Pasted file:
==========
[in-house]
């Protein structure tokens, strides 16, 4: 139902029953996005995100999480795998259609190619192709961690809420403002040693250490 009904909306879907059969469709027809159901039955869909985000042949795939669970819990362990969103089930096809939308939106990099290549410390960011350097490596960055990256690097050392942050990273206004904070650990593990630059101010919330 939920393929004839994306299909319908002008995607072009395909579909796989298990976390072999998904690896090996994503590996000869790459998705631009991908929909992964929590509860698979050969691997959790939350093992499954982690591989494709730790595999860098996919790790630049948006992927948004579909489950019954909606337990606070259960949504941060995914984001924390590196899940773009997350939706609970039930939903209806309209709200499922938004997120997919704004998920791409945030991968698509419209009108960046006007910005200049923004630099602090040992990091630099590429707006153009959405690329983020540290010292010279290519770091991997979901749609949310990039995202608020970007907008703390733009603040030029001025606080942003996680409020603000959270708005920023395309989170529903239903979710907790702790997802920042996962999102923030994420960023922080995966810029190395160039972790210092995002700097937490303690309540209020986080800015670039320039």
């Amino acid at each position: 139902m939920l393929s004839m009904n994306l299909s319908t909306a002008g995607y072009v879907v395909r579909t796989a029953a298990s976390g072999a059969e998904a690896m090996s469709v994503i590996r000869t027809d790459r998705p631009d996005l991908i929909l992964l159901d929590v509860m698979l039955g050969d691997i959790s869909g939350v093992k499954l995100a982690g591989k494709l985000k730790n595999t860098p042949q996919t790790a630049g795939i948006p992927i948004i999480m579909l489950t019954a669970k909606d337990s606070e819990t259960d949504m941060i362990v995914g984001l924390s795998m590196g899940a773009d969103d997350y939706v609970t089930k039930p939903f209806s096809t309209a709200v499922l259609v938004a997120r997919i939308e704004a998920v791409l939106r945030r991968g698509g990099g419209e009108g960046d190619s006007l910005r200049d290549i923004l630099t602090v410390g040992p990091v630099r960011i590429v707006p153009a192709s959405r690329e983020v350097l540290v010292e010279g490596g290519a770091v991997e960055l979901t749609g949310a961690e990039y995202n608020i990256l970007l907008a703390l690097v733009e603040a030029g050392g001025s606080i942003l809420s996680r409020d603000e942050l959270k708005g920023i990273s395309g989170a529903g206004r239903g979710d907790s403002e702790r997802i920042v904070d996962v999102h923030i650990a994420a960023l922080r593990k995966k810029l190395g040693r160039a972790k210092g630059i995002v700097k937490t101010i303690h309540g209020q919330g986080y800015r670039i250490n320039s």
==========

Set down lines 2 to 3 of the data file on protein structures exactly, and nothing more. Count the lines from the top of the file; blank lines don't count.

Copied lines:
């Protein structure tokens, strides 16, 4: 139902029953996005995100999480795998259609190619192709961690809420403002040693250490 009904909306879907059969469709027809159901039955869909985000042949795939669970819990362990969103089930096809939308939106990099290549410390960011350097490596960055990256690097050392942050990273206004904070650990593990630059101010919330 939920393929004839994306299909319908002008995607072009395909579909796989298990976390072999998904690896090996994503590996000869790459998705631009991908929909992964929590509860698979050969691997959790939350093992499954982690591989494709730790595999860098996919790790630049948006992927948004579909489950019954909606337990606070259960949504941060995914984001924390590196899940773009997350939706609970039930939903209806309209709200499922938004997120997919704004998920791409945030991968698509419209009108960046006007910005200049923004630099602090040992990091630099590429707006153009959405690329983020540290010292010279290519770091991997979901749609949310990039995202608020970007907008703390733009603040030029001025606080942003996680409020603000959270708005920023395309989170529903239903979710907790702790997802920042996962999102923030994420960023922080995966810029190395160039972790210092995002700097937490303690309540209020986080800015670039320039």
């Amino acid at each position: 139902m939920l393929s004839m009904n994306l299909s319908t909306a002008g995607y072009v879907v395909r579909t796989a029953a298990s976390g072999a059969e998904a690896m090996s469709v994503i590996r000869t027809d790459r998705p631009d996005l991908i929909l992964l159901d929590v509860m698979l039955g050969d691997i959790s869909g939350v093992k499954l995100a982690g591989k494709l985000k730790n595999t860098p042949q996919t790790a630049g795939i948006p992927i948004i999480m579909l489950t019954a669970k909606d337990s606070e819990t259960d949504m941060i362990v995914g984001l924390s795998m590196g899940a773009d969103d997350y939706v609970t089930k039930p939903f209806s096809t309209a709200v499922l259609v938004a997120r997919i939308e704004a998920v791409l939106r945030r991968g698509g990099g419209e009108g960046d190619s006007l910005r200049d290549i923004l630099t602090v410390g040992p990091v630099r960011i590429v707006p153009a192709s959405r690329e983020v350097l540290v010292e010279g490596g290519a770091v991997e960055l979901t749609g949310a961690e990039y995202n608020i990256l970007l907008a703390l690097v733009e603040a030029g050392g001025s606080i942003l809420s996680r409020d603000e942050l959270k708005g920023i990273s395309g989170a529903g206004r239903g979710d907790s403002e702790r997802i920042v904070d996962v999102h923030i650990a994420a960023l922080r593990k995966k810029l190395g040693r160039a972790k210092g630059i995002v700097k937490t101010i303690h309540g209020q919330g986080y800015r670039i250490n320039s």